How is everyone keeping their feet warm these days? - Spey Pages
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post #1 of 22 (permalink) Old 12-16-2019, 07:14 PM Thread Starter
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How is everyone keeping their feet warm these days?

My cheap RedHead neoprene boot foot waders exploded the other day, so its back to breathable stocking foot Simms and my $100 cheap secondary breathable backup waders that are also stocking foot.

Last two days with air temps around freezing and water temps not far behind its been frozen feet both days. Bad for my health and among other things my spirit; just not fun. Tomorrow I'll have the little foot warmer heat pads inside the stocking foot trying to curb frozen feet but generally they don't work all that well.

Contemplating another set of boot foots; cheap ones or not - have not decided yet.
I noticed Orvis sells boot foot waders now at a reasonable price.
Simms has some too but not cheap.

Are there stocking foot waders that are actually built for very cold water out there?

Also looking for other ideas. How are you keeping your feet warm in cold water these days?
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post #2 of 22 (permalink) Old 12-16-2019, 08:03 PM
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Check with Poppy at the Redshed to see if he has any of the boot foot dan bailey waders left, great value for the price.

Bruce Kruk

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Columbia River Flyfishing
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post #3 of 22 (permalink) Old 12-16-2019, 09:04 PM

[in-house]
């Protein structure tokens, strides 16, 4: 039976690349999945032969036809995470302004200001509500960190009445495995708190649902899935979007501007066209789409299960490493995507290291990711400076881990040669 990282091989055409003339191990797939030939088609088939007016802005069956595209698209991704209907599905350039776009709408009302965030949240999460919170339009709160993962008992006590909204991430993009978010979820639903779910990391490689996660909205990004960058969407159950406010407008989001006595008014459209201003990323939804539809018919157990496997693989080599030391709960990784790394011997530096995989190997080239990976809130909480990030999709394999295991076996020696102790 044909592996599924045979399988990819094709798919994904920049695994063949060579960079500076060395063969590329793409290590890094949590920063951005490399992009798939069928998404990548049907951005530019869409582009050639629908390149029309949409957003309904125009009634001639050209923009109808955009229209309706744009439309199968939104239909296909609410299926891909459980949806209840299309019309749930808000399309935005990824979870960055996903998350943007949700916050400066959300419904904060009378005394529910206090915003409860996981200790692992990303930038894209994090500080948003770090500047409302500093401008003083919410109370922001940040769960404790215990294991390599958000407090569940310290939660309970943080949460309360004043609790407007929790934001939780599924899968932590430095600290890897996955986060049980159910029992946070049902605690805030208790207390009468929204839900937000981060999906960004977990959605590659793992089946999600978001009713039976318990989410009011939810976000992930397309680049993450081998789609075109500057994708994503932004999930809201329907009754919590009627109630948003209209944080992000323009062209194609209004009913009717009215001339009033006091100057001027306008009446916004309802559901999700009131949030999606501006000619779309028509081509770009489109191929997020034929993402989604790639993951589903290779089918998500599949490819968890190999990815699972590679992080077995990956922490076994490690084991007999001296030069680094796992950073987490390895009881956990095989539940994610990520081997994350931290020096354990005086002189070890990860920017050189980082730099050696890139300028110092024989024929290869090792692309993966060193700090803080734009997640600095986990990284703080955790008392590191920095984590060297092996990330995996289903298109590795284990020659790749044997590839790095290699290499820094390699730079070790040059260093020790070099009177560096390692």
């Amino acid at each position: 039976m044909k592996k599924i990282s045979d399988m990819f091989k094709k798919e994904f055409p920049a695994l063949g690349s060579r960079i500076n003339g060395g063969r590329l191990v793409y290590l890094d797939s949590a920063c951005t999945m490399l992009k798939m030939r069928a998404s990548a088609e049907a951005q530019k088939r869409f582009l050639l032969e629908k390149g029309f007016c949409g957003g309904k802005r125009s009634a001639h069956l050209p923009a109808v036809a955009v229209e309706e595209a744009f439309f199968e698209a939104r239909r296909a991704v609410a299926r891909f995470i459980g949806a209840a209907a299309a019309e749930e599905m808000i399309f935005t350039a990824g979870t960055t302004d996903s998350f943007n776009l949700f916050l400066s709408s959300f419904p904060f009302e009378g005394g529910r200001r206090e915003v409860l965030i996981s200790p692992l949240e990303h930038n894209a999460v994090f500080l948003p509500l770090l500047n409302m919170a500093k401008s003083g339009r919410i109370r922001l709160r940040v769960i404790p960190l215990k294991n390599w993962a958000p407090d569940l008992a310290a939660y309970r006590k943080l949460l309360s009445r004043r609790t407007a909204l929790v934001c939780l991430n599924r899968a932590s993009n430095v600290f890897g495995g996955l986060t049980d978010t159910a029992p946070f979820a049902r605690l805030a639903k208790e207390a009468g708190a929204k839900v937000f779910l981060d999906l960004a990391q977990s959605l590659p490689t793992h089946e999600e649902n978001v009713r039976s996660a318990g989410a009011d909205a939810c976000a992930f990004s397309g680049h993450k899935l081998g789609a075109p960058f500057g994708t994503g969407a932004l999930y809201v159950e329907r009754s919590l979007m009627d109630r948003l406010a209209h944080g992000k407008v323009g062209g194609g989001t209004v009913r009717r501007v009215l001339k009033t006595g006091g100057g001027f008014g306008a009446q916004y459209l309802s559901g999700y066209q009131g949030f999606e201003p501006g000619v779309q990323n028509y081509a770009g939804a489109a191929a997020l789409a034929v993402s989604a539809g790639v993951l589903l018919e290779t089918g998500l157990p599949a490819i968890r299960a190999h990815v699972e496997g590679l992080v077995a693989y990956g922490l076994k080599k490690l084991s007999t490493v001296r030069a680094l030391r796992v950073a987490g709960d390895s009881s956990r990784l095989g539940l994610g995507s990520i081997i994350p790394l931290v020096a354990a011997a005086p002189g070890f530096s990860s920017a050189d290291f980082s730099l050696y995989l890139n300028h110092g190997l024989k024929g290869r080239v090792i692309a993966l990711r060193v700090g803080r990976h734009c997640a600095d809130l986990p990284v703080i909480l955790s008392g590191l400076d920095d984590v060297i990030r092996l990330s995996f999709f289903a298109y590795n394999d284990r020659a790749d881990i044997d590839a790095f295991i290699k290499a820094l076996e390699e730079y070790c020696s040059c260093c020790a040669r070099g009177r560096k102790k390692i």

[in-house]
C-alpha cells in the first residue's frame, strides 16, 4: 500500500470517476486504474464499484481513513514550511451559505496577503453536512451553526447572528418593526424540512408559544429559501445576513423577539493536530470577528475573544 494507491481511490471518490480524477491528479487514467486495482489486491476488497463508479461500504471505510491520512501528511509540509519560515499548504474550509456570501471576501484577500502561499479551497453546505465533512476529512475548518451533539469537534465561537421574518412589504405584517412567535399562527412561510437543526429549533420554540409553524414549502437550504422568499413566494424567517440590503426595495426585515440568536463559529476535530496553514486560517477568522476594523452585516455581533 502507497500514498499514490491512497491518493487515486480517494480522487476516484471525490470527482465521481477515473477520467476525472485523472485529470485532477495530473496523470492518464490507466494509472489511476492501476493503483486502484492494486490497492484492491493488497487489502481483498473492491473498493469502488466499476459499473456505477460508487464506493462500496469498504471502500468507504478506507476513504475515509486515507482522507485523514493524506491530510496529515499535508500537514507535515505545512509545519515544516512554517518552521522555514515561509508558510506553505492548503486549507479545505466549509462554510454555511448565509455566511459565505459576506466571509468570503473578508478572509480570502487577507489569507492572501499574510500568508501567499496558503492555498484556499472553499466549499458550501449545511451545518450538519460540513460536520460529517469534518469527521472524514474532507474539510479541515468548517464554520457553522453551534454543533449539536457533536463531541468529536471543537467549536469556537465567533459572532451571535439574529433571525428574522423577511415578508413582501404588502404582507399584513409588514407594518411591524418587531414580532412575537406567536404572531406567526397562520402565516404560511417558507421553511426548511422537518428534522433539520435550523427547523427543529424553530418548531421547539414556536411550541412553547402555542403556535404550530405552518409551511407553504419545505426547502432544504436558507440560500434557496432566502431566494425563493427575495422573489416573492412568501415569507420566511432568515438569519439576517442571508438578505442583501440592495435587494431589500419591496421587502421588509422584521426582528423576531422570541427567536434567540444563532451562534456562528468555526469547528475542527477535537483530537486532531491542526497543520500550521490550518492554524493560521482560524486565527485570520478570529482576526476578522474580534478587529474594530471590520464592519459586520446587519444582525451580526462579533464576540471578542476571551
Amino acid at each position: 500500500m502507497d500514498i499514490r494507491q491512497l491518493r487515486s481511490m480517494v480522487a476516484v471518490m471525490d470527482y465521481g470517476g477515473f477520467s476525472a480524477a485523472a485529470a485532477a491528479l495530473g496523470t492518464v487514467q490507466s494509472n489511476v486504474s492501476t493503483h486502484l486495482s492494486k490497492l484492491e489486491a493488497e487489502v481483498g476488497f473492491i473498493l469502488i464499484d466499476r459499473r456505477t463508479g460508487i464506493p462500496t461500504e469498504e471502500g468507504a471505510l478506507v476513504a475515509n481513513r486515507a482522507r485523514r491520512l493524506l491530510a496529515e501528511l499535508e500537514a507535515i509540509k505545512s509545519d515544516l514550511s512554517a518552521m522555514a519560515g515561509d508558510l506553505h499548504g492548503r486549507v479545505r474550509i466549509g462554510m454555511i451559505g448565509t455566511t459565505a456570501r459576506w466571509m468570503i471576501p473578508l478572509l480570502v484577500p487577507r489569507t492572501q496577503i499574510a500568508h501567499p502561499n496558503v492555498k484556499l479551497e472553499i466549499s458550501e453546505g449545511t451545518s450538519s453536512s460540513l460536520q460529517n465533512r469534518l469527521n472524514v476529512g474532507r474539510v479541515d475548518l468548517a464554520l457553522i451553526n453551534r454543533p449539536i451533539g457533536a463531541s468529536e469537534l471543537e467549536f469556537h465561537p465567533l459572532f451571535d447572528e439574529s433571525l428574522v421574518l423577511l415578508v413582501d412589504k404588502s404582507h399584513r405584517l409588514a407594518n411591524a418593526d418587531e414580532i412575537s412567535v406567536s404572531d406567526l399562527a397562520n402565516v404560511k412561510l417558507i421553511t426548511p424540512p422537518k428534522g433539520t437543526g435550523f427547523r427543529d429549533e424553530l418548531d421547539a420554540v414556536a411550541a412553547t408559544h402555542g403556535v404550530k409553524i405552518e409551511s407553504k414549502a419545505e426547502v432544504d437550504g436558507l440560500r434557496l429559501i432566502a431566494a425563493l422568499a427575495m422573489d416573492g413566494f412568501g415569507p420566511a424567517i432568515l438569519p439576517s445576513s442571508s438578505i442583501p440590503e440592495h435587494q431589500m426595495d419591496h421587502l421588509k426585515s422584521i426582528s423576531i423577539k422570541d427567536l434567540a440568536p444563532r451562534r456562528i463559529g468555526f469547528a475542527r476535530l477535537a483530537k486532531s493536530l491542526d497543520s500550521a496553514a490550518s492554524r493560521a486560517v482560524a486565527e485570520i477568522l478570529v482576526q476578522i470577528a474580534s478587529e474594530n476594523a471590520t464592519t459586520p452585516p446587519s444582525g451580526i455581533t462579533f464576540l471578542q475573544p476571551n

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I have just used a good pair of hiking socks that help, but recently I have been thinking about a pair of heated socks. I don't know a good pair from a bad pair right now as I am just looking into it. But it seem like a valid idea so far. Perhaps others have done this and have input.
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post #4 of 22 (permalink) Old 12-16-2019, 10:47 PM
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Make sure your feet are comfortable, but very dry when you put on your layers. Don't have your car's floor heater on high getting your feet all sweaty on the ride to the river. Better to be dry and a little cool than all sweaty and frozen.

1st layer, moisture wicking liner socks. They're very thin. The ones I have now are made by Heatgear, so they're some kind of synthetic. You really wouldn't think this makes a difference based on how thin they are, but it does.

2nd layer, high wool content socks with a thick pile, but not too dense weave. Wool retains some insulation value when wet, so if you have sweaty feet, like me, these are better than any thick synthetic sock. Loose weave allows more dead air space (room for warm air). Old school is still the way to go here. Redhead brand "forever" socks are what I'm using now as I got them as a gift.

3rd layer, stocking foot waders.

In my experience, those stick-on Toasty Toes things don't work for long inside of any sealed shoe or waders. They require a small amount of oxygen to create heat through oxidization, this oxygen is quickly depleted and they will quit working in short order. They make my feet colder than when I don't use them, as they make my feet sweat, which also stops the chemical reaction in those d**n things. They're also uncomfortable. Not worth the trouble.

Any cold-weather outdoorsy person will tell you, avoid sweat at any cost. It feels real warm until you freeze a few minutes later.

I also use the same system with my long underwear. Wicking synthetic under wool.

And don't lace your wading boots too tight. Tight laces are cool for the walk in an out, but loosen them to allow better blood circulation when fishing.

You gotta keep that warm blood pumping freely all the way from your core down to your toes.

You can also acclimate to the cold by refraining from using too much clothing during your non-fishing days, but only if it's safe for you to do so. Kinda the opposite of a guy I used to work with... he wouldn't stop wearing sweat-shirts until July some years... said it was so he still had a layer to take off come August!

Hope this helps!
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post #5 of 22 (permalink) Old 12-17-2019, 07:32 AM